Personal Pronouns


Pronouns - As indicated above, a strong sense of social hierarchy attaches to the personal pronouns for "I" and "you". For this reason, Indonesians prefer to use first names or the polite forms of address given in the previous post rather than these personal pronouns. In conversation with someone you are meeting for the first time or meeting on a formal basis, it is more polite to refer to them as bapak or ibu followed by the person's first name (if known) rather than using the pronouns for "you". 

1st person singular : saya, aku 
1st person plural : kita, kami 
2nd person singular : anda, saudara, kamu, engkau, bapak, ibu 
2nd person plural : kalian, saudara sekalian, anda sekalian 
3rd person singular : dia 
3rd person plural : mereka 

Note : Indonesian pronouns do not distinguish gender, thus dia may mean he, she or it. 


1st person (singular): saya, aku 

Use your own name with people who know you, or else the pronoun saya (which originally meant "your slave" but know generally means "I"). Aku also means "I" but used in more informal circumstances, as are the Jakarta slang forms gua and gue (which derive from Hokkien Chinese). Note that when requesting something, words for "I" are often omitted because this is understood.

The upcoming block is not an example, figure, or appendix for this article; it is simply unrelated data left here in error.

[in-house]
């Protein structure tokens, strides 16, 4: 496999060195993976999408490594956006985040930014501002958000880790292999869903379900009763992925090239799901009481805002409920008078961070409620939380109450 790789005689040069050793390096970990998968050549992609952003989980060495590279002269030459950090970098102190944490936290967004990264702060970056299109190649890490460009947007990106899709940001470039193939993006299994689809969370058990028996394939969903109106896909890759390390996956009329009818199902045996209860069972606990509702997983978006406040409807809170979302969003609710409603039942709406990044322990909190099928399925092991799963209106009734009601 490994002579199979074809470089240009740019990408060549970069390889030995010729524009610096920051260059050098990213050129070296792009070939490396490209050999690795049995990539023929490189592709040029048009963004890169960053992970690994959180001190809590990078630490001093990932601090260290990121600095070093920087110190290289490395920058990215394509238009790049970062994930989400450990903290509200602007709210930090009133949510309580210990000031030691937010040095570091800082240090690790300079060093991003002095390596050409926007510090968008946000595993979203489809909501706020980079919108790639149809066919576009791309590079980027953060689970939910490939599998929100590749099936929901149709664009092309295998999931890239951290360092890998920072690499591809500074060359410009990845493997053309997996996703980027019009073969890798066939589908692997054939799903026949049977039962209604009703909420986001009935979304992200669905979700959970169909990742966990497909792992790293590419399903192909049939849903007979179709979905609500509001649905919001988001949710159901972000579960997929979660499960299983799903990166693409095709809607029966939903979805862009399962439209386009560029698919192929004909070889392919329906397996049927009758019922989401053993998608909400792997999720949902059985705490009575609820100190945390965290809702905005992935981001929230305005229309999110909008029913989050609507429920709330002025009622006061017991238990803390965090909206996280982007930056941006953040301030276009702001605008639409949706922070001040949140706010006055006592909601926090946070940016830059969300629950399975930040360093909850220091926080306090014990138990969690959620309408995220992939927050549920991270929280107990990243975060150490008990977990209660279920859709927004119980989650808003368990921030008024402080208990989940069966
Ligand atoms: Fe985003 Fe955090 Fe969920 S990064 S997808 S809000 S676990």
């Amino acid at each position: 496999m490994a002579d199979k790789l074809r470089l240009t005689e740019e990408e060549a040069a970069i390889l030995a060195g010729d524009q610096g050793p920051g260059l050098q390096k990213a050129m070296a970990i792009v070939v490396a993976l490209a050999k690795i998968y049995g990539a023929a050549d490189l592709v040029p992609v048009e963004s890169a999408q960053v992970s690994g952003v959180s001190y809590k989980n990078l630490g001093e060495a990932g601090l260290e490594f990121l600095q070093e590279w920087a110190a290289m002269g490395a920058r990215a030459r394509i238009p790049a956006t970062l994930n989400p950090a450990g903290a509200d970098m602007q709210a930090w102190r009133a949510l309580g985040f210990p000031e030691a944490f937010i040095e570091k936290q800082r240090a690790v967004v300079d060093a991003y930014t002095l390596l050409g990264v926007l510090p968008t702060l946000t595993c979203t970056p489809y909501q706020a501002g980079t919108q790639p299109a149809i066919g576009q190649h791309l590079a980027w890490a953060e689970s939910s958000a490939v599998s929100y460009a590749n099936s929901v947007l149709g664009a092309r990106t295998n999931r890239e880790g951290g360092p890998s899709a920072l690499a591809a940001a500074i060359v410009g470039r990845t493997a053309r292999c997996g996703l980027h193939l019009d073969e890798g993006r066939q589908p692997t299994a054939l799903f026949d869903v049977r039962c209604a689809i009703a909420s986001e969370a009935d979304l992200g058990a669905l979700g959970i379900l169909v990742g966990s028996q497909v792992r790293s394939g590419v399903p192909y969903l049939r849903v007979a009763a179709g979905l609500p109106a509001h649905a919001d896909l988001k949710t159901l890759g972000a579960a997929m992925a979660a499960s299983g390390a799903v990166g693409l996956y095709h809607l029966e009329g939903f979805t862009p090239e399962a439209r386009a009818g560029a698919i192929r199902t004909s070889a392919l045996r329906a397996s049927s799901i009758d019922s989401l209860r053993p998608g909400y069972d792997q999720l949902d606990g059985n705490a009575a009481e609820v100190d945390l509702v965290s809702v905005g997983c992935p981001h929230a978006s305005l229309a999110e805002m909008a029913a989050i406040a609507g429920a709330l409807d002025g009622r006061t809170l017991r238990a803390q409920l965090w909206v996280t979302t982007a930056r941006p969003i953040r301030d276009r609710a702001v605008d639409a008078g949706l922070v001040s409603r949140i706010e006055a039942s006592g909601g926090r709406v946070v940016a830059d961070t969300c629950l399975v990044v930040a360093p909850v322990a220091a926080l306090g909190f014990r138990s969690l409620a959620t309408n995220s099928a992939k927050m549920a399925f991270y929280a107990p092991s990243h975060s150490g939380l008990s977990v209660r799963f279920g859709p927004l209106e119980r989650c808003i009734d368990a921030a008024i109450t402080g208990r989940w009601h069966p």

1st person (plural): kita, kami 

Kami means "we" or "us" but formally excludes the person or persons being addressed, whereas kita includes the person or persons you are speaking to. In everyday speech, kita is in both contexts and you may generally use this form to translate English "we". 


2nd person (singular): anda, saudara, kamu, engkau, bapak, ibu 

Use bapak or ibu. In informal circumstances, the first name alone may also be used. If the person the person being addressed is about the same age as yourself, use anda or saudaraKamu or engkau may be used for children or you know the person well. 


2nd person (plural): kalian, saudara sekalian, anda sekalian 


3rd person (singular): dia, beliau 

For animate objects and persons use dia. The word beliau[i/] is also used in formal circumstances to refer to a person of very high status who is not present. For inanimate things, use ini (this one) or itu (that one), to mean "it". 


3rd person (plural): they mereka


This article is taken from PhraseBase.

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